Montemayor's Diana

Page 368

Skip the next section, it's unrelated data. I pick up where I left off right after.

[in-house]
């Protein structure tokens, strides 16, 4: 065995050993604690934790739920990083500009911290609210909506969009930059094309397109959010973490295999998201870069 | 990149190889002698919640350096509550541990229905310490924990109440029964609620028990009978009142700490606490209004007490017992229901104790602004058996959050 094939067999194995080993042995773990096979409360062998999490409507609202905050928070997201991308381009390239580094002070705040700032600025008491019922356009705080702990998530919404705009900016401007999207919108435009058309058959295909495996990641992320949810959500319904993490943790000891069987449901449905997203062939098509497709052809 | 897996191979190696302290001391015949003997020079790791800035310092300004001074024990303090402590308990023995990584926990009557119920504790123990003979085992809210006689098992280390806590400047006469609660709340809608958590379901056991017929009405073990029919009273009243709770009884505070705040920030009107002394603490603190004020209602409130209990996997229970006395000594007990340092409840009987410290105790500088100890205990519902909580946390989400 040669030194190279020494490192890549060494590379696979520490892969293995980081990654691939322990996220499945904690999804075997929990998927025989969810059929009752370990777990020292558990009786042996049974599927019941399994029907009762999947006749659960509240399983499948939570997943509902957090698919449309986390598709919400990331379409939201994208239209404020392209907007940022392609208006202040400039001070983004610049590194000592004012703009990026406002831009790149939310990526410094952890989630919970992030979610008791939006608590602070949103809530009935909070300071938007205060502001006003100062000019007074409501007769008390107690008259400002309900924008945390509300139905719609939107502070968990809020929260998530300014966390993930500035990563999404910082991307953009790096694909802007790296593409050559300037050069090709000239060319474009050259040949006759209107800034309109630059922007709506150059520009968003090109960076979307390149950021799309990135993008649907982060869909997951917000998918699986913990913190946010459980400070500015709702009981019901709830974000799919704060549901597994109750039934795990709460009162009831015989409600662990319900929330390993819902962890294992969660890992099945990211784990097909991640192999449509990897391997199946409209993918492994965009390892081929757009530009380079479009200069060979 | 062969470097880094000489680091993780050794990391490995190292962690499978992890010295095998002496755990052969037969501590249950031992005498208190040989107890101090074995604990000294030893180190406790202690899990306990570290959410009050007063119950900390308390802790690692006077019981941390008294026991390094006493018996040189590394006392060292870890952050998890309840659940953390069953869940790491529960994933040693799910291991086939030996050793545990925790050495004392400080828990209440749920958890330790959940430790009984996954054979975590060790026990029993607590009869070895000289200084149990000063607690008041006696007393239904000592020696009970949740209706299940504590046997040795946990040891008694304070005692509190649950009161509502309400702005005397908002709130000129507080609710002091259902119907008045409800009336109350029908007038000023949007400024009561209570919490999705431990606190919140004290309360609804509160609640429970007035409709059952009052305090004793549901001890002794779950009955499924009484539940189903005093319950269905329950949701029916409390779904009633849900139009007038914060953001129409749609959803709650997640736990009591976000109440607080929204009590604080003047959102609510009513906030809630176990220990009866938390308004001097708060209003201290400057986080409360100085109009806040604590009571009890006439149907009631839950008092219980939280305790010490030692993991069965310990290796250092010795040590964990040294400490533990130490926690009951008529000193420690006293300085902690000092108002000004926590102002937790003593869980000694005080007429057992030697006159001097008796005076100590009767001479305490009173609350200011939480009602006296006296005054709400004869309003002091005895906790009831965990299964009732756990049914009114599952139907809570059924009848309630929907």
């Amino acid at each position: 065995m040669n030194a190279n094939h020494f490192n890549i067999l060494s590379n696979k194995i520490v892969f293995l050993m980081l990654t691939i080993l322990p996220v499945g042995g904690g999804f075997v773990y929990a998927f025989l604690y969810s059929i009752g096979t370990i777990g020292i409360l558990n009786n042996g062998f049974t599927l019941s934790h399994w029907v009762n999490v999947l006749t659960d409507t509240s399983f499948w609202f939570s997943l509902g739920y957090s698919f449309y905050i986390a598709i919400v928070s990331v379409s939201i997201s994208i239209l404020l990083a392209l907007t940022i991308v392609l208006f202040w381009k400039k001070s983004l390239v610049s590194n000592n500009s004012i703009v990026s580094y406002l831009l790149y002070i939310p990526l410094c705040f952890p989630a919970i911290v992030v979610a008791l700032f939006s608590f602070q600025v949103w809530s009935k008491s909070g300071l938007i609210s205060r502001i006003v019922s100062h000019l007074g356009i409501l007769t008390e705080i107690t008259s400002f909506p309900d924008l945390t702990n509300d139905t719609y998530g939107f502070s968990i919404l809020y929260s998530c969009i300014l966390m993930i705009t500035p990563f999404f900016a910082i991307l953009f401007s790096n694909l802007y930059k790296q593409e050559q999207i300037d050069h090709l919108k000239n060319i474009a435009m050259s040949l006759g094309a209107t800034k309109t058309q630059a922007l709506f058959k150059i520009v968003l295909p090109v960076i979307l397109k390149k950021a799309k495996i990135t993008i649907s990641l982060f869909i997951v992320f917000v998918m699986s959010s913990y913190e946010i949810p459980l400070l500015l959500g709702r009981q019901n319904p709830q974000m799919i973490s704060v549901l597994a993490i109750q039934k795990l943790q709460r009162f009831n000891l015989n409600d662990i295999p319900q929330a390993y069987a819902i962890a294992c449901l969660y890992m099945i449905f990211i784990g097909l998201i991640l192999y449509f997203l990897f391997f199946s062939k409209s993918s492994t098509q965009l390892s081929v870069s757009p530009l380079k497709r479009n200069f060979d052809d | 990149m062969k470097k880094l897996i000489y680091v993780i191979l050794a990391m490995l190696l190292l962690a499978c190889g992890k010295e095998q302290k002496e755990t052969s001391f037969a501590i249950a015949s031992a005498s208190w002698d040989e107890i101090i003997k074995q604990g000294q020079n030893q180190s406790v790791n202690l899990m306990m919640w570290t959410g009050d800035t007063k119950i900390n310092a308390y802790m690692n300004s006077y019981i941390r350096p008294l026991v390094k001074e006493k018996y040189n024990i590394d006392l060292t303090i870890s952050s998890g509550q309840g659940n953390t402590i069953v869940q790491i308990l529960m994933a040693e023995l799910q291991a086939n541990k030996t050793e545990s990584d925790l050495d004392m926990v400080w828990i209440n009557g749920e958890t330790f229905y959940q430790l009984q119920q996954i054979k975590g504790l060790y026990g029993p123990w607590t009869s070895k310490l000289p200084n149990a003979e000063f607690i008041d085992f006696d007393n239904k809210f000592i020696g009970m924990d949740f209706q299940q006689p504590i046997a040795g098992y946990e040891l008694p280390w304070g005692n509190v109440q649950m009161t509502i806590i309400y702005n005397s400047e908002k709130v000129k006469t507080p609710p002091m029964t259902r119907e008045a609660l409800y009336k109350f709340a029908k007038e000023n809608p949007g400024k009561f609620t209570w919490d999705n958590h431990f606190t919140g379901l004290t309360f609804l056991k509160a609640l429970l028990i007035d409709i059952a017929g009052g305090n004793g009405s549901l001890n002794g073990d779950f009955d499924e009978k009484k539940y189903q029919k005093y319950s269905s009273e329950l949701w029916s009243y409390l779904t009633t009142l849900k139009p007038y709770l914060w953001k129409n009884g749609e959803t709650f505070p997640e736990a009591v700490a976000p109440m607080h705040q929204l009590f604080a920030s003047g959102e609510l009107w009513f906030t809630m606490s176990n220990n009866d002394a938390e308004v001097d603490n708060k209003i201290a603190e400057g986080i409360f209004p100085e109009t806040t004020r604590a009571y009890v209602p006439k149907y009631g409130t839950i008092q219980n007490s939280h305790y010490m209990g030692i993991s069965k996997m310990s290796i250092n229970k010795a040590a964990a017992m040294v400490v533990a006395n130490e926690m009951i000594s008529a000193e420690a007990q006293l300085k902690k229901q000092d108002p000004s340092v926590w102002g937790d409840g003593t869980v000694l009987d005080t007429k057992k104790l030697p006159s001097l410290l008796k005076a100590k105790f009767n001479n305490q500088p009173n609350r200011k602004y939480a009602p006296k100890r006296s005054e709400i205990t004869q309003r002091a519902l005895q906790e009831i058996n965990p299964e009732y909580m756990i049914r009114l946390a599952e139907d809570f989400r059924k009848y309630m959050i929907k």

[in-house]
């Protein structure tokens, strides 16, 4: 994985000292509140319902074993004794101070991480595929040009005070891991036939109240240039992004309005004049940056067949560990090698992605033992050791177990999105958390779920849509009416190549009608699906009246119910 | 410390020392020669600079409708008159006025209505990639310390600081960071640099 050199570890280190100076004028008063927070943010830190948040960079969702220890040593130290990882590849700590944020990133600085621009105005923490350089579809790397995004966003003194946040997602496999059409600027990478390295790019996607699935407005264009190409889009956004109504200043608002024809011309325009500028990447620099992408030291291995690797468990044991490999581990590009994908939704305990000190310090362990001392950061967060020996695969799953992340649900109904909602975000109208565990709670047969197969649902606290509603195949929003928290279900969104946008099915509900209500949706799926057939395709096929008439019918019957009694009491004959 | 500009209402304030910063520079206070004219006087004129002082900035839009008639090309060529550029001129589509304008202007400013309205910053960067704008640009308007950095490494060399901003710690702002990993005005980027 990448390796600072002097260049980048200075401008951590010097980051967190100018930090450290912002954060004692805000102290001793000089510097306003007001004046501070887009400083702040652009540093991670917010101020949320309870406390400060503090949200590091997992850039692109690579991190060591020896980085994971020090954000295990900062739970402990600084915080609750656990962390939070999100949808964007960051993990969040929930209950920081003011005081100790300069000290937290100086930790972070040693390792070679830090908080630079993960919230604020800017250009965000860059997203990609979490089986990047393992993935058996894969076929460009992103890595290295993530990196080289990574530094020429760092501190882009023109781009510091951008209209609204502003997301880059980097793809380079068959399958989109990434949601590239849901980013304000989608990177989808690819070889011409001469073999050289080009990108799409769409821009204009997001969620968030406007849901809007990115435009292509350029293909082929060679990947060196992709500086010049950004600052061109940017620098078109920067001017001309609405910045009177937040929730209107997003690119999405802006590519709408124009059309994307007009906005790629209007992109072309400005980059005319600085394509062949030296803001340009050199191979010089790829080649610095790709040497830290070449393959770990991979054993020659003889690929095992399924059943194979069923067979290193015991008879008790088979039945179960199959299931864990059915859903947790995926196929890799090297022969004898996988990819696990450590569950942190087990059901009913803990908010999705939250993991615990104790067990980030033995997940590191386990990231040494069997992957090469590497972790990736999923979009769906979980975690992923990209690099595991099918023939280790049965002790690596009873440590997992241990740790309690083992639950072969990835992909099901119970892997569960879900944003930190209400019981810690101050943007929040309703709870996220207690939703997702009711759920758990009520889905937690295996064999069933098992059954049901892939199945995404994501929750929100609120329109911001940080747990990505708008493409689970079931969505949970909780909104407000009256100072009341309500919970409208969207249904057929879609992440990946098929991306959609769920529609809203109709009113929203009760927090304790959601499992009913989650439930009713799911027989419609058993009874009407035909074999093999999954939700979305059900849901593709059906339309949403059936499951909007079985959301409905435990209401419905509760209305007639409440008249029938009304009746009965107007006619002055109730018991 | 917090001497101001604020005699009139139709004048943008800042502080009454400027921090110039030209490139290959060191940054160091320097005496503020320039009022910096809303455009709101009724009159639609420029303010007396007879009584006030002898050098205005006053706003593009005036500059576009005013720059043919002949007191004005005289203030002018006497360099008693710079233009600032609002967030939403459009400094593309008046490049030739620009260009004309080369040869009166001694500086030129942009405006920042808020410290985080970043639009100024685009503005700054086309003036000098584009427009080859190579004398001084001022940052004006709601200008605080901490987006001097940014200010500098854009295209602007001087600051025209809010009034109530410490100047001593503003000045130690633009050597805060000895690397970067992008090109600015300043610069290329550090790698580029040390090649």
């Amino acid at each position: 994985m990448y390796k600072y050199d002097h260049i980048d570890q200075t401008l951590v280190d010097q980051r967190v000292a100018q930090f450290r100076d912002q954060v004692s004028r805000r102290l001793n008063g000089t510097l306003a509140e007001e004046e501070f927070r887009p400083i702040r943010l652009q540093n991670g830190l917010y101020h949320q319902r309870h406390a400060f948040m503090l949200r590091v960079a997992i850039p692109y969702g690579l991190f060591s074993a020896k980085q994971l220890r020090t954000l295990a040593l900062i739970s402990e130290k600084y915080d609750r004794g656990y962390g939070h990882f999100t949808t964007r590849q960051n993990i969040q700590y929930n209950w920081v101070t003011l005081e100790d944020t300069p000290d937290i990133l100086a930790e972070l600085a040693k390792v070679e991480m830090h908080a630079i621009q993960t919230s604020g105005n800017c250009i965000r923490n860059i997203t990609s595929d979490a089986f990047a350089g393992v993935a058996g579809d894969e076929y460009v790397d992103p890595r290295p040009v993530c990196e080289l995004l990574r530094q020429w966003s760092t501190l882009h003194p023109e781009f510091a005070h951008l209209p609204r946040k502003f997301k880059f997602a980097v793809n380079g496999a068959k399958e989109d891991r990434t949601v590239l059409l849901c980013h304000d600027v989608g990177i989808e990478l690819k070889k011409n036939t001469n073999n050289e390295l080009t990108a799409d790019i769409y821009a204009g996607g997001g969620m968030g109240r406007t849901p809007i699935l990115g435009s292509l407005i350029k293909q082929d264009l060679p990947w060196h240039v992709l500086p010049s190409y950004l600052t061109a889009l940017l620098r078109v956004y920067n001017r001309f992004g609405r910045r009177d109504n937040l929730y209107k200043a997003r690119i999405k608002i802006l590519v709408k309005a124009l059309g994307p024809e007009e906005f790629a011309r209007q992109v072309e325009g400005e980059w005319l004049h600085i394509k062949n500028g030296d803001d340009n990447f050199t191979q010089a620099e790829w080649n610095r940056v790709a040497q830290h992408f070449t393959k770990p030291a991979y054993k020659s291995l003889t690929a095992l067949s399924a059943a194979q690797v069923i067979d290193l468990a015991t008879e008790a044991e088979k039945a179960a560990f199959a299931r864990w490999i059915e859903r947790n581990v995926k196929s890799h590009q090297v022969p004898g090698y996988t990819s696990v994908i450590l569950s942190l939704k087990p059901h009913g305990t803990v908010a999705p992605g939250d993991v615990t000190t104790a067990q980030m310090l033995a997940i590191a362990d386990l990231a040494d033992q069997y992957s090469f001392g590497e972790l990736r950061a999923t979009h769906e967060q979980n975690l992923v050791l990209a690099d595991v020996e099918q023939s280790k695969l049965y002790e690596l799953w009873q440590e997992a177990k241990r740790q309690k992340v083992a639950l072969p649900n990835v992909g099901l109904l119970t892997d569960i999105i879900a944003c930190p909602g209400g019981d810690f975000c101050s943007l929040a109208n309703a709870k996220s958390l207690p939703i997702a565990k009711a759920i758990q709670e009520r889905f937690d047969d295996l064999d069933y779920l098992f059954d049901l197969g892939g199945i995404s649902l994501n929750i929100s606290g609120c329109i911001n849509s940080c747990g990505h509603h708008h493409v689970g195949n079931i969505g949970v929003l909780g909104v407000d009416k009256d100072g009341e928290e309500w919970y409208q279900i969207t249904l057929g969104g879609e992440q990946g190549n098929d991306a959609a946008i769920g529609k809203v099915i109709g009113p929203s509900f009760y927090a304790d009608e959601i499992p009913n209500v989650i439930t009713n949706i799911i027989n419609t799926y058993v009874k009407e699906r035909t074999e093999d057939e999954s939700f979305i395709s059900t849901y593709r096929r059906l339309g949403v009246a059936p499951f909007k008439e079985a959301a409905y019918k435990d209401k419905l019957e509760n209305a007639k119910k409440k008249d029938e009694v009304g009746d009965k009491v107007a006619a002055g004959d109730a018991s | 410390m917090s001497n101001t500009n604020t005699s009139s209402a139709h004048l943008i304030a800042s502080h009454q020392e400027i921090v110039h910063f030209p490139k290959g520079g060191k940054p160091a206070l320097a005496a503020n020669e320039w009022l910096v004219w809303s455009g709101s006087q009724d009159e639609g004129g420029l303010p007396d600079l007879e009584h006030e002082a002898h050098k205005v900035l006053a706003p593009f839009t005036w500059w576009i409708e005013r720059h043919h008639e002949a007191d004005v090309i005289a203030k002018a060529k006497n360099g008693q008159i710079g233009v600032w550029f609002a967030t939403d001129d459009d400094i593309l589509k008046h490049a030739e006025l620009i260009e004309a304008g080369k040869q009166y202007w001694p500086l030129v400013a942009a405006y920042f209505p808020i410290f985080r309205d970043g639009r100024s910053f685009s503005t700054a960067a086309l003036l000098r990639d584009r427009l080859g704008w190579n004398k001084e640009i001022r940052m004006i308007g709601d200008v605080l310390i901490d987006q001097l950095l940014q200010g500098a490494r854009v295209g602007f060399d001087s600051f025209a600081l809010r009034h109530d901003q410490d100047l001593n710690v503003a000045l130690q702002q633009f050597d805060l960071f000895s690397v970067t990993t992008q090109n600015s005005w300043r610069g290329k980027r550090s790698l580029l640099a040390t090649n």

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me (good Lady) for laying all feare aside, I will either die or know what is be∣come of my beloued Disteus. It greeues me that I am forced to leaue you in such a traunce and extremitie all alone, & in a time of so great neede, but deere Lady there lies no more in my power to perform. Dardanea with more teares & sighes, then wel ordered reasons said. Time will not giue me leaue to answer to that which thou hast spoken, nor to make thee knowe my minde, and whether the loue which I beare to Disteus my louing husband and almy ioy, be of lesse weight then thine towards him, who was thy nurse childe and all thy comfort. It woulde greeue me thou shouldst haue such an opinion of me, if I knewe not to manifest it by and by. For this thou maist at least beleeue of me, that since for the greatest I had courage enough; for the lesser, I will haue no lesse. Lady, said Palna, heere is but little time, as you saide, to vse many words, & therefore determine what you meane to put in practise, for I will do all that you command me, vpon condition that it be not to forsake my sonne. I will not command thee any such thing (answered Dardanea) but that which I haue determined to do, is that as well for the great loue I owe vnto my louing Lord (for without him I will not liue) as for the feare I haue of my brother, I wil not stay heere. Then if it be so (said Palna) I thinke it best for me to carrie Disteus some garments, & for you to get the best iewels you haue togither, and then for vs both to goe to my Nephewes house: for we being escaped and hidden, we shall not onely preuent this present danger; but time and mature consideration shall discouer to vs what course is best to be taken. Whereupon putting this in practise, they went to Placindus house: To whom disclosing the foresaide loues (for to that time they were knowne to none but Palna) and telling what hapned the same night, they praied him to goe and enquire what was done. Sagastes vnderstanding it was Disteus as I tolde you, went to seeke him at his owne house, where finding the doore open, knewe he was not come, and therefore staied for him there vntill he came. But when he had awai∣ted there a good while in vaine, he suspected he had taken some of his friends hou∣ses, and therefore went home againe to his sisters lodging, vowing to be well re∣uenged of Disteus; though he would faine haue that night satisfied his vnruly an∣ger, which was not a little augmented, when hee founde neither Dardanea nor Palna, maruelling verie much to see howe quiet all his sisters seruants were, and howe strange they made it all, when Sagastes demaunded the matter of them. Disteus that was going home to his house, when hee sawe a farre off a great num∣ber of people before his doore, it made him thinke (as it was true indeed) that Sagastes was waiting for him, whereupon he went to my house; whereby he made me knowe what great affiance he had in my friendship, which I accounted no small credit vnto me. I doubt not Gentlemen, but any (that hath beene attentiue to my tale) will aske me, how Sagastes came first to his enemies house, since Disteus went before out of the mans house, which he was constrayned to take for refuge. Where∣vnto it may be easily answered, that Disteus going (as you know) almost naked, and therefore leauing the open and common streetes to goe about by lanes and secret places, came later then Sagastes. But when Disteus vnlooked for came into my house, without calling, but shutting the doore after him, least any had followed him, he came into my study: And his hap was so good that he found me al alone. I did not a little woonder to see him in such sort, and therefore demaunded the cause of his comming & in such a manner. Who answered me that he had no time for so large a report, but prayed me to giue him some apparell, and a horse, and what else was need∣full for him, which I onely denied him not, but also preparing my selfe to beare him


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